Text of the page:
So I gave it a go. Insert hook, er needle from the front, in the loop making a sharp right banking maneuver (banking as in a term used in flying), and then delving into the under world by throwing the yarn UNDER the needle, wrapping the yarn, bobbing my head during this motion, and then pulling the needle back through the stitch. Repeat.
By the time our gathering was done my hands no longer felt like cucumbers. Carrots maybe, but not cucumbers. I'd say thats an improvement. Now, to squeeze in time to practice ...
|Posted on March 15, 2009 at 1:03 PM||comments (0)|
Wow; it's been about a month since I've picked up my knitting needles. I'm not going to get proficient at knitting if I don't practice. More. and More Often.
I was reading some archive entries in my crochet blog about my kniting attempts. Failed attempts, really.
Seriously. I need to practice more. and More Often.
But time has been a huge factor. How does one go about cloning themselves?
|Posted on February 5, 2009 at 10:17 AM||comments (0)|
It's been about 45 days since I've put my knitting needles down. Not because I wasn't enjoying the process, but moreso because life got in the way. I needed speed, and since I am well versed in the crochet technique, I was able to get the speed I needed for various projects that were on a tight deadline.
I hope to return to my knitting adventure in the very near future; I have a near completed mobius calling my name ....
And for those still in shock, not believing I have been playing with sticks, check out Nancy's blog post from December: http://nlsstitches.squarespace.com/journal/2008/12/31/christmas-rush-is-over.html; she has the proof posted! LOL
|Posted on November 30, 2008 at 3:49 PM||comments (0)|
I have finished another scarf and am now working on a Mobius for myself ... a k1, p1 type of patterning I'm making up as I go along. I'm pretty sure I'll be crocheting a pretty border for it.
What is causing this urge to knit? My grandmother was a big time knitter. She tried to teach me how when I was 19/20 years old. She passed away a number of years ago, and there's not a day that goes by that I don't think of her. I wonder if this knitting urge has something to do with the piece of jewelry I've been wearing that was hers? Could it be she's connecting to me spiritually, helping me overcome years of "knitting block?"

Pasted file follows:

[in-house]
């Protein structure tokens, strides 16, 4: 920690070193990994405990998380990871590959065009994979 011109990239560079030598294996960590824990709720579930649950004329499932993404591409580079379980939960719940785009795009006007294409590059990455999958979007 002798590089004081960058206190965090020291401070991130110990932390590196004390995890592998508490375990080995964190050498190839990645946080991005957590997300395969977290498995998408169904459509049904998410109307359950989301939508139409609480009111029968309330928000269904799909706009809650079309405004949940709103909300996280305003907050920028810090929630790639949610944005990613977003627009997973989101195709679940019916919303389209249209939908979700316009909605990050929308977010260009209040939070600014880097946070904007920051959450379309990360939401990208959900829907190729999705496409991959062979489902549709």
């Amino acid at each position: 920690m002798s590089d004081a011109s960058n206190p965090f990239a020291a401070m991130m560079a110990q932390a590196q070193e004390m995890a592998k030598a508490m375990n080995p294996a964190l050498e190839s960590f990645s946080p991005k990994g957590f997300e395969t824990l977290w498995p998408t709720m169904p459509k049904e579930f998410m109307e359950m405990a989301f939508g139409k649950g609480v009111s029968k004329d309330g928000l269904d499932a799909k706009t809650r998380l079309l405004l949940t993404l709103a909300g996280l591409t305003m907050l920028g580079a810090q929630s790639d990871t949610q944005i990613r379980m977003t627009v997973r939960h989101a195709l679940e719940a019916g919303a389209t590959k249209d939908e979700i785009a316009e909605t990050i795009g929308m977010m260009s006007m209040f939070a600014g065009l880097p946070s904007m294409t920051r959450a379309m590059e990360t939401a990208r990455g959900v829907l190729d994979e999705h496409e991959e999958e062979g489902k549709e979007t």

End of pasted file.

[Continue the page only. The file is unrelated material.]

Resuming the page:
What do you think?
|Posted on November 6, 2008 at 11:15 AM||comments (0)|
Caron TLC Essentials
Size 10 / 6mm knitting needles
pending. Cap should fit 3-5 pound baby.
Cast on 40.
Row 1: k4, p4, repeat across. (not sure if I should say turn work, but yes, work is turned)
Row 2: p4, k4, repeat across.
Row 3: repeat row 1
Row 4: repeat row 2.
Row 5: k across
Rows 6: p accoss
Repeat rows 5 and 6 six times.
Row 13: p2tog every 8th st. (36 sts)
Row 14: k across
Row 15: p2tog every 7th st. (32 sts)
Row 16: k across
Row 17: p2tog every 6th st (28 sts)
Row 18: k across
Row 19: p2tog every 5th st (24 sts)
Row 20: k across.
Row 21: p2tog every 4th st (20sts)
Row 22: k2tog every 3rd st (16 sts)
Row 23: p2tog every 2nd st (12 sts)
Row 24: k4tog three times. (3 sts)
Row 25: p3tog. End off leaving long tail.
With long tail, seam side; bury ends.
(In image above I opted to add another row of k4, p4 and used Red Heart's Designer Sport. It came out much smaller, perhaps fitting a baby 2-4 pounds.)
Please remember I am new to knitting -- and new to creating knit patterns. I know my stitches are a bit wobbly, but I'll get there in time.
|Posted on November 5, 2008 at 2:12 PM||comments (0)|
While at the Peabody Museum in New Haven this past weekend I was nearly able to complete a scarf. The scarf was created so I could get much needed practice with my knitting, all while being earmarked for a local charity.
Oh the excitement in doing a scarf. Knit one row, purl the next. Oh joy. (yawn)
I wanted to do something more exciting. How about a project that involved a little bit of shaping? I decided I would knit up a preemie cap for the Knit One, Save One campaign.
One problem. I don't know how to knit in the round -- or read a knitting pattern -- yet. And, to top it off, I didn't want to knit up a square, seam up the side and then the top. Where is the excitement in that?
I decided I would make up my own little pattern and here is what I made ... a shaped cap that is seamed up the side. I used my crochet knowledge for decreasing and getting the shaping I wanted. I'm not sure if I decreased correctly, and I know my tension needs more work. I certainly have some more learning to do.
|Posted on November 4, 2008 at 1:26 PM||comments (0)|
I am a die-hard fan of crocheting. And I love to blog about it. This week, however, I began my journey into the knit world and decided I need a place to express my thoughts about it. And so, this is my little place to experiment with my knit.
I am in no means an expert in knitting, and I do expect to make errors: in terminology, technique, and thought process. Remember, my brain is wired for crochet, so grant me some leeway and together we'll see if I really can become bi-textural.
If knitting is not your bag, that's ok. For the longest time it wasn't mine either. I do invite you to join me for some crochet adventure at my CrochetingWithDee blog.